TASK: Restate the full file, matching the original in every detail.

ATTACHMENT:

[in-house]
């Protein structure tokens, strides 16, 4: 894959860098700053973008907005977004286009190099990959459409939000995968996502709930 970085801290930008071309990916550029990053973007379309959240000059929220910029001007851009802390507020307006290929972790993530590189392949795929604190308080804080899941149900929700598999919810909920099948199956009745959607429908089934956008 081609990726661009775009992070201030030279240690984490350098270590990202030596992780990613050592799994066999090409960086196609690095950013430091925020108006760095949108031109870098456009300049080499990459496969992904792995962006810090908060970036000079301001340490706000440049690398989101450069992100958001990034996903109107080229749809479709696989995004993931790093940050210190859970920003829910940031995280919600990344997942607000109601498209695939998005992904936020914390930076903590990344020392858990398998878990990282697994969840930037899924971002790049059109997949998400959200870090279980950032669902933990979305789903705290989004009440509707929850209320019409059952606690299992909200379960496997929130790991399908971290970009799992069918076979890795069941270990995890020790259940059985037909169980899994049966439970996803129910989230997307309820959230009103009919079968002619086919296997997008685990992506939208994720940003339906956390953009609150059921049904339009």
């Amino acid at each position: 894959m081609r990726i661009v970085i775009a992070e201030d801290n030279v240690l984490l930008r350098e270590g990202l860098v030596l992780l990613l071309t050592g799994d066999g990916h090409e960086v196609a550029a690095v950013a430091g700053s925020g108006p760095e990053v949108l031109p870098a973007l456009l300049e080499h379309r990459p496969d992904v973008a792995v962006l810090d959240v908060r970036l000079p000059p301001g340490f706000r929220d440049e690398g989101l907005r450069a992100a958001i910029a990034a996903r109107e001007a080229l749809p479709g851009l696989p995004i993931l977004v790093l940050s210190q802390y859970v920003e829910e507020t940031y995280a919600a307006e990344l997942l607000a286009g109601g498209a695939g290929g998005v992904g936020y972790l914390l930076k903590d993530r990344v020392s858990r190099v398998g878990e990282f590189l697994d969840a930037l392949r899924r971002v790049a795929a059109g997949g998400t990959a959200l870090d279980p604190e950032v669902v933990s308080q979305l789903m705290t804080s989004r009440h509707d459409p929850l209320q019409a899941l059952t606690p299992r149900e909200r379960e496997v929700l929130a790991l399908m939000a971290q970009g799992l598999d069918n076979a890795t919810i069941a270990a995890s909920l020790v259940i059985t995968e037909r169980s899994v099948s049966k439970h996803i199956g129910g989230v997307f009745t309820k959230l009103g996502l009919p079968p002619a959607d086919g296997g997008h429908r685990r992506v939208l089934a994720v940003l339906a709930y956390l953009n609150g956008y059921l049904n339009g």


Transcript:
[in-house]
């Protein structure tokens, strides 16, 4: 894959860098700053973008907005977004286009190099990959459409939000995968996502709930 970085801290930008071309990916550029990053973007379309959240000059929220910029001007851009802390507020307006290929972790993530590189392949795929604190308080804080899941149900929700598999919810909920099948199956009745959607429908089934956008 081609990726661009775009992070201030030279240690984490350098270590990202030596992780990613050592799994066999090409960086196609690095950013430091925020108006760095949108031109870098456009300049080499990459496969992904792995962006810090908060970036000079301001340490706000440049690398989101450069992100958001990034996903109107080229749809479709696989995004993931790093940050210190859970920003829910940031995280919600990344997942607000109601498209695939998005992904936020914390930076903590990344020392858990398998878990990282697994969840930037899924971002790049059109997949998400959200870090279980950032669902933990979305789903705290989004009440509707929850209320019409059952606690299992909200379960496997929130790991399908971290970009799992069918076979890795069941270990995890020790259940059985037909169980899994049966439970996803129910989230997307309820959230009103009919079968002619086919296997997008685990992506939208994720940003339906956390953009609150059921049904339009």
């Amino acid at each position: 894959m081609r990726i661009v970085i775009a992070e201030d801290n030279v240690l984490l930008r350098e270590g990202l860098v030596l992780l990613l071309t050592g799994d066999g990916h090409e960086v196609a550029a690095v950013a430091g700053s925020g108006p760095e990053v949108l031109p870098a973007l456009l300049e080499h379309r990459p496969d992904v973008a792995v962006l810090d959240v908060r970036l000079p000059p301001g340490f706000r929220d440049e690398g989101l907005r450069a992100a958001i910029a990034a996903r109107e001007a080229l749809p479709g851009l696989p995004i993931l977004v790093l940050s210190q802390y859970v920003e829910e507020t940031y995280a919600a307006e990344l997942l607000a286009g109601g498209a695939g290929g998005v992904g936020y972790l914390l930076k903590d993530r990344v020392s858990r190099v398998g878990e990282f590189l697994d969840a930037l392949r899924r971002v790049a795929a059109g997949g998400t990959a959200l870090d279980p604190e950032v669902v933990s308080q979305l789903m705290t804080s989004r009440h509707d459409p929850l209320q019409a899941l059952t606690p299992r149900e909200r379960e496997v929700l929130a790991l399908m939000a971290q970009g799992l598999d069918n076979a890795t919810i069941a270990a995890s909920l020790v259940i059985t995968e037909r169980s899994v099948s049966k439970h996803i199956g129910g989230v997307f009745t309820k959230l009103g996502l009919p079968p002619a959607d086919g296997g997008h429908r685990r992506v939208l089934a994720v940003l339906a709930y956390l953009n609150g956008y059921l049904n339009g």